Wednesday, 11 July 2012 06:34

From Visegrad summer school

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Seeing as any story needs a hero, let's begin with the intriguing Czech girl (Alexandra is her name) who asked me if I was going to write anything about this event for E&M. Visegrad Summer School is a two-week intensive workshop for young Eastern Europeans in Villa Decius - a beautiful 16th century architectural gem that is a residence of the leading Kraków cultural foundation/NGO.

Besides Poles there are Hungarians, Czechs, Slovaks, Ukrainians, Georgians, Russians, Slovenians, Romanians and last (but definitely not least) one lone Armenian girl who is great at discussing the fascinating cultural heritage of that ancient European state, or the current shortcomings of the Eastern Partnership initiative in the Caucasus region.

Even though it's just been one day, I've already fallen in love with the atmosphere. The main aim of the VSS is to integrate the young people of the region and give them a unique chance to share ideas, work together intensively and try to launch some future projects. Hence, you can only imagine what an exciting opportunity the Visegrad Summer School provides for anyone interested in Eastern Europe. Beyond the typical summer school workshops (which, here, are attended by ministers, ambassadors and policy makers of the region) the best thing is that you meet all these fascinating people from Eastern Europe. We investigated the diverse meanings of (to paraphrase Czesław Miłosz) "our native" part of the Old Continent.

How many chances will you have to discuss your views on the former Czech President with Czechs and Slovaks?

Our discussions have taken us from historical research into 19th century Hungarian nationalism, to energy policies in Central-Eastern Europe, and human rights protection. That only gives you a fascinating chance to perceive how complex European issues really are, when seen "under Eastern eyes." 

I disagreed with some of the points made about Václav Havel during the opening lecture by the Polish President secretary, who talked about his personal experiences with the Czechoslovak dissidents. But still, how many occasions will you have to discuss your own written views on the former Czech president with Czechs and Slovaks? Or to discuss Viktor Orbán’s politics with Hungarians (one of whom is proficient in Polish!) sipping a beer in one of the "stylish" pubs in the Jewish district of Kraków? I've even fulfilled one of my dreams - to talk my beloved melodious Ukrainian language with one or two beautiful Ukrainian girls... All just on the first day of the VSS!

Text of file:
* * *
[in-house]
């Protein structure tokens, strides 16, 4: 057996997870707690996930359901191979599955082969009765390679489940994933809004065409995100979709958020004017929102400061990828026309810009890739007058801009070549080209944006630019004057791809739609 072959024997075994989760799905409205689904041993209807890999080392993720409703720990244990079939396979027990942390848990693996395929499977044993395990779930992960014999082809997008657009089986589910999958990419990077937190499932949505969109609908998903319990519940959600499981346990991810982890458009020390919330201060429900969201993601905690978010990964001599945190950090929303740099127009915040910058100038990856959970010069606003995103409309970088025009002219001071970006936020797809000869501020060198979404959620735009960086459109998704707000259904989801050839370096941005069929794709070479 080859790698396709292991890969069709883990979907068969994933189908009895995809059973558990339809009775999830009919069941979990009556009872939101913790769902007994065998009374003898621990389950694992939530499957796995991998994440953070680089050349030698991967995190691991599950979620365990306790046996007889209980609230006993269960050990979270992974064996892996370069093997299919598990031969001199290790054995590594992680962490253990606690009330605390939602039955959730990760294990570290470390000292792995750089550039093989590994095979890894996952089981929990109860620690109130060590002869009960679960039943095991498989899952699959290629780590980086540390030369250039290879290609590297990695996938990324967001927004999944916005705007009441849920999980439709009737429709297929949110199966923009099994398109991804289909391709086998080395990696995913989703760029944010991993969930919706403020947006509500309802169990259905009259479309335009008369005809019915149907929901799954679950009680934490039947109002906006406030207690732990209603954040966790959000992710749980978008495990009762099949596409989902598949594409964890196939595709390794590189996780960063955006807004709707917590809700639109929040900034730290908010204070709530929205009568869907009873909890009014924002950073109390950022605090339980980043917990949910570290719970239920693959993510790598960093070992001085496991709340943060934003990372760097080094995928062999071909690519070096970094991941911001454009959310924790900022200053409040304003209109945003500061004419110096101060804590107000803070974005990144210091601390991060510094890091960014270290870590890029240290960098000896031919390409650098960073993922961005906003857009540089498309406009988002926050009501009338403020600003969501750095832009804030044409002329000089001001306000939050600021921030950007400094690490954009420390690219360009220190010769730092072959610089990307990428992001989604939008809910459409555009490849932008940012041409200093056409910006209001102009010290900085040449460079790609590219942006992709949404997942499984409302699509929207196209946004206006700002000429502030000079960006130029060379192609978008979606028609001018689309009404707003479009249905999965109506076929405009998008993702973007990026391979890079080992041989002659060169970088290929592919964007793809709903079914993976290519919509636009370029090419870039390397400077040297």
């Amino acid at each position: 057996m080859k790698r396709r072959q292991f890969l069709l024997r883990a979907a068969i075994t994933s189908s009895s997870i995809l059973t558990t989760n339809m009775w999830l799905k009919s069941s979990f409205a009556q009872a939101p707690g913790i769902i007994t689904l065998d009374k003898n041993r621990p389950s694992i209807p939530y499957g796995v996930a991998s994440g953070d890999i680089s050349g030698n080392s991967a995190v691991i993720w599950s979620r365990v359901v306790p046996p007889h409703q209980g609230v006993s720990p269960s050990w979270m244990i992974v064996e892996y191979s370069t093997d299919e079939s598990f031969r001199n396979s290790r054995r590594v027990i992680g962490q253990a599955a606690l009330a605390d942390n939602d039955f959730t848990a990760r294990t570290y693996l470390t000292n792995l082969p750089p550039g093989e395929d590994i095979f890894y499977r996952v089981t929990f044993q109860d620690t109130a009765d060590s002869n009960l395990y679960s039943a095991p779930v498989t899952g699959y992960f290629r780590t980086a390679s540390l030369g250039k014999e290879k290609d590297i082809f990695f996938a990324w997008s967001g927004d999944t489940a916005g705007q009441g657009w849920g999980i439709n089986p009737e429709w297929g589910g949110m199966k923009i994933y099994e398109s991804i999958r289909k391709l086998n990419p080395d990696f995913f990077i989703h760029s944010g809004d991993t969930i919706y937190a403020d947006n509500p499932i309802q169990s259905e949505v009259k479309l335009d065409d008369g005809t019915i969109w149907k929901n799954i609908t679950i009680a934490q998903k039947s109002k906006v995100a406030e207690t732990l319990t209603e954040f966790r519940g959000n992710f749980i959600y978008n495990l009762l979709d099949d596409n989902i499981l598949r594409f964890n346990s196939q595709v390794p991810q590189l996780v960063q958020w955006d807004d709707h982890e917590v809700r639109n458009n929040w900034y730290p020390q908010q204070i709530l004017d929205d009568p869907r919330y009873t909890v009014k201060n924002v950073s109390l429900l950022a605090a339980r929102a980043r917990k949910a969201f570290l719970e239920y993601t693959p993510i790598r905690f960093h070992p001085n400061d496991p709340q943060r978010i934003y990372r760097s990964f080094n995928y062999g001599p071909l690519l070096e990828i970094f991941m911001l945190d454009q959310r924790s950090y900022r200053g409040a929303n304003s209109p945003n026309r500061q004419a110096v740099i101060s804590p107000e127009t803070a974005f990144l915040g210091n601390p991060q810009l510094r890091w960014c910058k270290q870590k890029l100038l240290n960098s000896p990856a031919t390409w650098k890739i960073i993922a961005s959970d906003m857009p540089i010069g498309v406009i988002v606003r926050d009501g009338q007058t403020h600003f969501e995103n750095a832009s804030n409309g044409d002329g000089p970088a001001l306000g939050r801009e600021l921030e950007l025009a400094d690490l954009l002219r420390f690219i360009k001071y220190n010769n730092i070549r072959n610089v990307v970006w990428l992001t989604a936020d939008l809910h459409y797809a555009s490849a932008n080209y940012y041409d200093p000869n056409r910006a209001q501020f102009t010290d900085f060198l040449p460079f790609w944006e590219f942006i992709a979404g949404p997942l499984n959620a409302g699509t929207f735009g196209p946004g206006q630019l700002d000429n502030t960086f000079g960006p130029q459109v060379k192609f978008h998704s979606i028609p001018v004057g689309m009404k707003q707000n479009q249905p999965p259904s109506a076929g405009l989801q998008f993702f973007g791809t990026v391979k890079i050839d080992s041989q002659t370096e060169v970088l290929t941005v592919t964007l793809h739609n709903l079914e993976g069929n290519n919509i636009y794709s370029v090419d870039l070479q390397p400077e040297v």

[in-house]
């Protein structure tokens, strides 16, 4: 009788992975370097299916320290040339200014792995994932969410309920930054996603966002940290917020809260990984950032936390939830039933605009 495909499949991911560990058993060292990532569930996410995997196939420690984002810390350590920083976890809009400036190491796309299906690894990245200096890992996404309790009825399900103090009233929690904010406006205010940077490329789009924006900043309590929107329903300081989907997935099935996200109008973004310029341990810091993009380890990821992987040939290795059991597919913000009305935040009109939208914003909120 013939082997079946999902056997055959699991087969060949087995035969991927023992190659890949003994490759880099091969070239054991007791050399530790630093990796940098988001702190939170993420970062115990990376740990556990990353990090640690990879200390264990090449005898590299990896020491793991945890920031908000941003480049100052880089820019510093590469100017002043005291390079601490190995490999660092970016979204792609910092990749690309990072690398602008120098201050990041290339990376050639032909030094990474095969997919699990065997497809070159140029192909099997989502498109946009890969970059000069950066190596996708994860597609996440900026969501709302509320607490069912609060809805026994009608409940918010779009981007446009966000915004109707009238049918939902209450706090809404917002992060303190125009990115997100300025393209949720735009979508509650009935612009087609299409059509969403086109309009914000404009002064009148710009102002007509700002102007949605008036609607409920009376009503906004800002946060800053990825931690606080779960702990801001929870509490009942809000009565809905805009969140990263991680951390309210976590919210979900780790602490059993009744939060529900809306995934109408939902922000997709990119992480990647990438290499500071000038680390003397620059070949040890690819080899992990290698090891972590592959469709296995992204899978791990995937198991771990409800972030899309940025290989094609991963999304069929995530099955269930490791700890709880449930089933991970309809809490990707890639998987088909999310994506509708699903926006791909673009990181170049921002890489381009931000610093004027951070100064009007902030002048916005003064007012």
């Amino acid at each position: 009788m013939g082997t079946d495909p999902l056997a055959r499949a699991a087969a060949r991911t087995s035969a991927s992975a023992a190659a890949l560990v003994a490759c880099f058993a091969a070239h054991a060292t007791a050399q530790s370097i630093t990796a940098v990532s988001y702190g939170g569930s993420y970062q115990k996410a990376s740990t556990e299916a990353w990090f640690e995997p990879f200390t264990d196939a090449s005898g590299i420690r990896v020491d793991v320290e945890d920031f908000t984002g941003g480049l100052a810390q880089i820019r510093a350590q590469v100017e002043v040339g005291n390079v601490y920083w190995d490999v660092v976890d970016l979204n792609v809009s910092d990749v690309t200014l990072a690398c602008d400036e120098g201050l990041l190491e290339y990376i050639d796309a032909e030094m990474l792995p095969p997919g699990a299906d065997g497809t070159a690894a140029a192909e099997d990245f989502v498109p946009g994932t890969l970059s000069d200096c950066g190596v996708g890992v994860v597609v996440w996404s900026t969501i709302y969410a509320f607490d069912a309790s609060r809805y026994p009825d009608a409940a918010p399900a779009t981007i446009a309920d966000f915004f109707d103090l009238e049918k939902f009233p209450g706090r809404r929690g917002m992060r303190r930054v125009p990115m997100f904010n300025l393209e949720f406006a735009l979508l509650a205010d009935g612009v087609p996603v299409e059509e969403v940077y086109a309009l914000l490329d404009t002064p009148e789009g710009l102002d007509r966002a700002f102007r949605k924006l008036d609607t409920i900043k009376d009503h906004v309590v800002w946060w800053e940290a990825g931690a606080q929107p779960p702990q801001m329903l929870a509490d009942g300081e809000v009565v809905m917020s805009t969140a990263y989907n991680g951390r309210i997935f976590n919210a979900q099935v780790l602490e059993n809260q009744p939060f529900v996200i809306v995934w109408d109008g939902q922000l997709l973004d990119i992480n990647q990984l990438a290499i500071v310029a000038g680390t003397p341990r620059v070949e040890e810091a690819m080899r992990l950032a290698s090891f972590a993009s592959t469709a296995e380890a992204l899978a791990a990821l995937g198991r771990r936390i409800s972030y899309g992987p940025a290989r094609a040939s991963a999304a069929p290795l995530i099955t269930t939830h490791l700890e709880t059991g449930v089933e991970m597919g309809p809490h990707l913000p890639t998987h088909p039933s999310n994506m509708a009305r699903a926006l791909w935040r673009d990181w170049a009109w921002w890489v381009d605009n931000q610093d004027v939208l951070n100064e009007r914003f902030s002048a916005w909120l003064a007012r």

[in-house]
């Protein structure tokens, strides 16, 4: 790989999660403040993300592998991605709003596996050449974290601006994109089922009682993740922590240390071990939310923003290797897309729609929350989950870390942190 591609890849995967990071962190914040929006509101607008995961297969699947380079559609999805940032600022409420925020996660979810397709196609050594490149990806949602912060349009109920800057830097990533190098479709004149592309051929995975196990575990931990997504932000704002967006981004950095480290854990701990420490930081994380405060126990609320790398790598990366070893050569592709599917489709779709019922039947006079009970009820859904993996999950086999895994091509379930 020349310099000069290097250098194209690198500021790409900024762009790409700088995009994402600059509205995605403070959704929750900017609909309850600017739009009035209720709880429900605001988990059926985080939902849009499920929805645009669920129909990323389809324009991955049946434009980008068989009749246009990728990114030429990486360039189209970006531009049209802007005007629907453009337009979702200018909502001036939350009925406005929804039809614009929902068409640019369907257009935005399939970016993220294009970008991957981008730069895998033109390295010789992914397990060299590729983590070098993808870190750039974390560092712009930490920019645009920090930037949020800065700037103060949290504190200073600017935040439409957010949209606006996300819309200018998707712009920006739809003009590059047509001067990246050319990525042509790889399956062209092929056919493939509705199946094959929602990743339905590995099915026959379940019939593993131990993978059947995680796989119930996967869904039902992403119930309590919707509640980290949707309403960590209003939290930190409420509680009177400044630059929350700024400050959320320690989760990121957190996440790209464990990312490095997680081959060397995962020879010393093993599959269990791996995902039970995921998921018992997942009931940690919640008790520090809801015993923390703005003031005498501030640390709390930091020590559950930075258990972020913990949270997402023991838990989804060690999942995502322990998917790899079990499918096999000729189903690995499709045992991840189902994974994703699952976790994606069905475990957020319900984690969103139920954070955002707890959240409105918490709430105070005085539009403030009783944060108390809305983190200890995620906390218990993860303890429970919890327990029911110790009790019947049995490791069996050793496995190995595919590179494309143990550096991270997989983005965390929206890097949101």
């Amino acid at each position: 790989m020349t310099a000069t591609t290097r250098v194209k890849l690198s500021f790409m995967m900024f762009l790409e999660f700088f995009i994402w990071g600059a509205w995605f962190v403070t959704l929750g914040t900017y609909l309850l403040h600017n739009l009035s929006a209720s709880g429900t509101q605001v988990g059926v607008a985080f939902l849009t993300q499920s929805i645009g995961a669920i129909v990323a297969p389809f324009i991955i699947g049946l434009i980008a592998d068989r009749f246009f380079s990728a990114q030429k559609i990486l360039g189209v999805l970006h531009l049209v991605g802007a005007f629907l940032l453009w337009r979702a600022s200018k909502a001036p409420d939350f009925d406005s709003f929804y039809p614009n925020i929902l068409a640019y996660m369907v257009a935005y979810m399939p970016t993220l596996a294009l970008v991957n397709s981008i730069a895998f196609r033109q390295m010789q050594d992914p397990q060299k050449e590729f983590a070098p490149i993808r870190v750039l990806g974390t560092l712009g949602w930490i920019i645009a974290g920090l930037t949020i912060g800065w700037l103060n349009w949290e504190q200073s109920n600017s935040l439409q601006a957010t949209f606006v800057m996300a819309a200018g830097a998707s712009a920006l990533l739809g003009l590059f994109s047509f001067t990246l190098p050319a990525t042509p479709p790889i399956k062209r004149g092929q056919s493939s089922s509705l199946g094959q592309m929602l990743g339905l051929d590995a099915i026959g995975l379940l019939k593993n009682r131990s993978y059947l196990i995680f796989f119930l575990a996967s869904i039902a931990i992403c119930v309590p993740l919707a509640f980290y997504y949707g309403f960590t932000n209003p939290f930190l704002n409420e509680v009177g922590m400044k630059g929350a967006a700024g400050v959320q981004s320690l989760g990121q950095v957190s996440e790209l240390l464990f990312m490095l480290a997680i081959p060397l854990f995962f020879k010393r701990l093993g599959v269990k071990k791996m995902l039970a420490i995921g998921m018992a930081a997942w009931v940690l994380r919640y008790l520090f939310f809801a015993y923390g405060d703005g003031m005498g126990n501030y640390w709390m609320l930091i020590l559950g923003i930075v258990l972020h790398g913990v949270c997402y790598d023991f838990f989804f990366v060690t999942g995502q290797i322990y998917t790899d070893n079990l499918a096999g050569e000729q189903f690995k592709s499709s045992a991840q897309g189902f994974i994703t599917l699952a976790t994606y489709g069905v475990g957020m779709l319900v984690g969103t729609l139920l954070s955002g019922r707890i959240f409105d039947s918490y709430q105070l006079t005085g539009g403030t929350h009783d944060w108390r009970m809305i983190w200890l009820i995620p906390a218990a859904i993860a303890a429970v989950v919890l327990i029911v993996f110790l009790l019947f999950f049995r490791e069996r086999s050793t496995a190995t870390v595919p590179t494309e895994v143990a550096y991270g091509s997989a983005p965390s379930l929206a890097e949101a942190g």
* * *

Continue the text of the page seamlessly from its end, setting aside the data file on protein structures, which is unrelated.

Coming back to Alexandra (the intriguing Czech girl from the beginning of the article), the first question she asked me (even before the E&M article) was something like: "what would you like to do when you grow up?" Apparently the answer isn't that simple. Nevertheless, what I've found out already is that I'd love to work with such amazing people as are here. Moreover I'm pretty sure that during the forthcoming debates and workshops the answer may become even more clear as we're going to consider the future of liberal democracy, V4 cooperation and the role of the Eastern European initiatives in the EU.

So (even though it might sound a bit like a cheap ad) if you're interested in Eastern Europe and you'd like to spend the two stunning weeks with brilliant people in the beautiful city of Kraków - I'd recommend the Visegrad Summer School!

Last modified on Wednesday, 11 July 2012 12:59
Ziemowit Jóźwik

Ziemowit Jóźwik is 23. Coming from Bieliny, a small village in the Holy Cross Mountains (Poland), he is now based in the more well known city of Krakow. Having written for Europe & Me since Issue 5 he will now take on the challenge of expanding our knowledge of the eastern borders of the European landscape. His blog will explore how European issues are understood 'under Eastern eyes.'

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